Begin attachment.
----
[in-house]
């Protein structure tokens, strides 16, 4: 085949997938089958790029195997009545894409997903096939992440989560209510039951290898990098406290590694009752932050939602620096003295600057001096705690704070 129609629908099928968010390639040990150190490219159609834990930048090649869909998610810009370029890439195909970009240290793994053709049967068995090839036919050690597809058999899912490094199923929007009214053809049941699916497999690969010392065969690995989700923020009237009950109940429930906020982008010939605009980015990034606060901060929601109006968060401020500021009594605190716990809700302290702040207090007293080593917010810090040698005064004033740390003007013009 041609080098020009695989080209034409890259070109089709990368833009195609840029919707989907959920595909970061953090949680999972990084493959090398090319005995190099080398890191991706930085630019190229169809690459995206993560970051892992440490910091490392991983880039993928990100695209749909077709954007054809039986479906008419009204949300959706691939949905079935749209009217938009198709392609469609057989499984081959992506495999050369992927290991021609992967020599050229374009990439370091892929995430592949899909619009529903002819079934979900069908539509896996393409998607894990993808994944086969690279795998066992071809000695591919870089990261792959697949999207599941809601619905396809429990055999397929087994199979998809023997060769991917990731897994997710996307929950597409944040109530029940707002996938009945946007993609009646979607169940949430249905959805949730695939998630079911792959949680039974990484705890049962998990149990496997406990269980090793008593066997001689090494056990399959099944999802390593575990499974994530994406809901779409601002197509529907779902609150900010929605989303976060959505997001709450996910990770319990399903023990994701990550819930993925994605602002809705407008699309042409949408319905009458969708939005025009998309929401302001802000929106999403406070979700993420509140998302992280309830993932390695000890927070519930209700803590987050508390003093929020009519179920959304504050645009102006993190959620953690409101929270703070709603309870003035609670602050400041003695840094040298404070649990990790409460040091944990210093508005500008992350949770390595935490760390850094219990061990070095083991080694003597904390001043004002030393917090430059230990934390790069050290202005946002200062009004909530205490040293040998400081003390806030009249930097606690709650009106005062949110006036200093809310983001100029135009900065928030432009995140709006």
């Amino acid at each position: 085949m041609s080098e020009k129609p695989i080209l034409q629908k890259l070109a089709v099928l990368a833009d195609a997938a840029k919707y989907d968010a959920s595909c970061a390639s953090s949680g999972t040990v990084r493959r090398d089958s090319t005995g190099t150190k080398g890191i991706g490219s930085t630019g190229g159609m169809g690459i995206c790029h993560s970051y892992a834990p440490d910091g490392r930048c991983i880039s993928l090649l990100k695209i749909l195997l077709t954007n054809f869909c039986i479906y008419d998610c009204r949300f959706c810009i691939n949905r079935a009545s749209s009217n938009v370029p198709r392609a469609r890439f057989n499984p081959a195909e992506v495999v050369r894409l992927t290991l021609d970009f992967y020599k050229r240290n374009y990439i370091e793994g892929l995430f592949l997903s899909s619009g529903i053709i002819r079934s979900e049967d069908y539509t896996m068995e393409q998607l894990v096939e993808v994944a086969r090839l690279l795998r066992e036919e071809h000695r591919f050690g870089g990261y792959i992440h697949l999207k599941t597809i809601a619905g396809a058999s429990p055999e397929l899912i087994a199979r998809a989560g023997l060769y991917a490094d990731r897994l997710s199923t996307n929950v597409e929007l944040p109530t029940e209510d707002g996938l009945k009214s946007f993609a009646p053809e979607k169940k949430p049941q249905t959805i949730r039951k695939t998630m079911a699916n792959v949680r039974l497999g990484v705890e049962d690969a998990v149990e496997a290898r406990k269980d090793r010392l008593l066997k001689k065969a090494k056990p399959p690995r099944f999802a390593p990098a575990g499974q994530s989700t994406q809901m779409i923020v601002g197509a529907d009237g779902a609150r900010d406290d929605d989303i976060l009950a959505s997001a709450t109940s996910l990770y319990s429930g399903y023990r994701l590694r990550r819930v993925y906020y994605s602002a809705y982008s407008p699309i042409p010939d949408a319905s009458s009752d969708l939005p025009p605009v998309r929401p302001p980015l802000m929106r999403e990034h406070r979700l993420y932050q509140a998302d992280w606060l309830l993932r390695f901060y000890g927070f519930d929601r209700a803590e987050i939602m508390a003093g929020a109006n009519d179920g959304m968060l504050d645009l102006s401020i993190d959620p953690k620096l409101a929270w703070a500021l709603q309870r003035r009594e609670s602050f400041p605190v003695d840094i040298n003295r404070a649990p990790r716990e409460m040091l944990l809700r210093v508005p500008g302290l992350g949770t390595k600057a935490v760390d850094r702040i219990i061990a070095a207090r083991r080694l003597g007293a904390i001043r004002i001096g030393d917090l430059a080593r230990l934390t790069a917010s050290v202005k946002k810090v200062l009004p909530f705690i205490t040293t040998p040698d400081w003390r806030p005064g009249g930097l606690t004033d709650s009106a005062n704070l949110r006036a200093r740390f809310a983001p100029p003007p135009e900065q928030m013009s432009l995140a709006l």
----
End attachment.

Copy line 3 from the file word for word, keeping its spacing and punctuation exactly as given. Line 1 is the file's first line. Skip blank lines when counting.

């Amino acid at each position: 085949m041609s080098e020009k129609p695989i080209l034409q629908k890259l070109a089709v099928l990368a833009d195609a997938a840029k919707y989907d968010a959920s595909c970061a390639s953090s949680g999972t040990v990084r493959r090398d089958s090319t005995g190099t150190k080398g890191i991706g490219s930085t630019g190229g159609m169809g690459i995206c790029h993560s970051y892992a834990p440490d910091g490392r930048c991983i880039s993928l090649l990100k695209i749909l195997l077709t954007n054809f869909c039986i479906y008419d998610c009204r949300f959706c810009i691939n949905r079935a009545s749209s009217n938009v370029p198709r392609a469609r890439f057989n499984p081959a195909e992506v495999v050369r894409l992927t290991l021609d970009f992967y020599k050229r240290n374009y990439i370091e793994g892929l995430f592949l997903s899909s619009g529903i053709i002819r079934s979900e049967d069908y539509t896996m068995e393409q998607l894990v096939e993808v994944a086969r090839l690279l795998r066992e036919e071809h000695r591919f050690g870089g990261y792959i992440h697949l999207k599941t597809i809601a619905g396809a058999s429990p055999e397929l899912i087994a199979r998809a989560g023997l060769y991917a490094d990731r897994l997710s199923t996307n929950v597409e929007l944040p109530t029940e209510d707002g996938l009945k009214s946007f993609a009646p053809e979607k169940k949430p049941q249905t959805i949730r039951k695939t998630m079911a699916n792959v949680r039974l497999g990484v705890e049962d690969a998990v149990e496997a290898r406990k269980d090793r010392l008593l066997k001689k065969a090494k056990p399959p690995r099944f999802a390593p990098a575990g499974q994530s989700t994406q809901m779409i923020v601002g197509a529907d009237g779902a609150r900010d406290d929605d989303i976060l009950a959505s997001a709450t109940s996910l990770y319990s429930g399903y023990r994701l590694r990550r819930v993925y906020y994605s602002a809705y982008s407008p699309i042409p010939d949408a319905s009458s009752d969708l939005p025009p605009v998309r929401p302001p980015l802000m929106r999403e990034h406070r979700l993420y932050q509140a998302d992280w606060l309830l993932r390695f901060y000890g927070f519930d929601r209700a803590e987050i939602m508390a003093g929020a109006n009519d179920g959304m968060l504050d645009l102006s401020i993190d959620p953690k620096l409101a929270w703070a500021l709603q309870r003035r009594e609670s602050f400041p605190v003695d840094i040298n003295r404070a649990p990790r716990e409460m040091l944990l809700r210093v508005p500008g302290l992350g949770t390595k600057a935490v760390d850094r702040i219990i061990a070095a207090r083991r080694l003597g007293a904390i001043r004002i001096g030393d917090l430059a080593r230990l934390t790069a917010s050290v202005k946002k810090v200062l009004p909530f705690i205490t040293t040998p040698d400081w003390r806030p005064g009249g930097l606690t004033d709650s009106a005062n704070l949110r006036a200093r740390f809310a983001p100029p003007p135009e900065q928030m013009s432009l995140a709006l």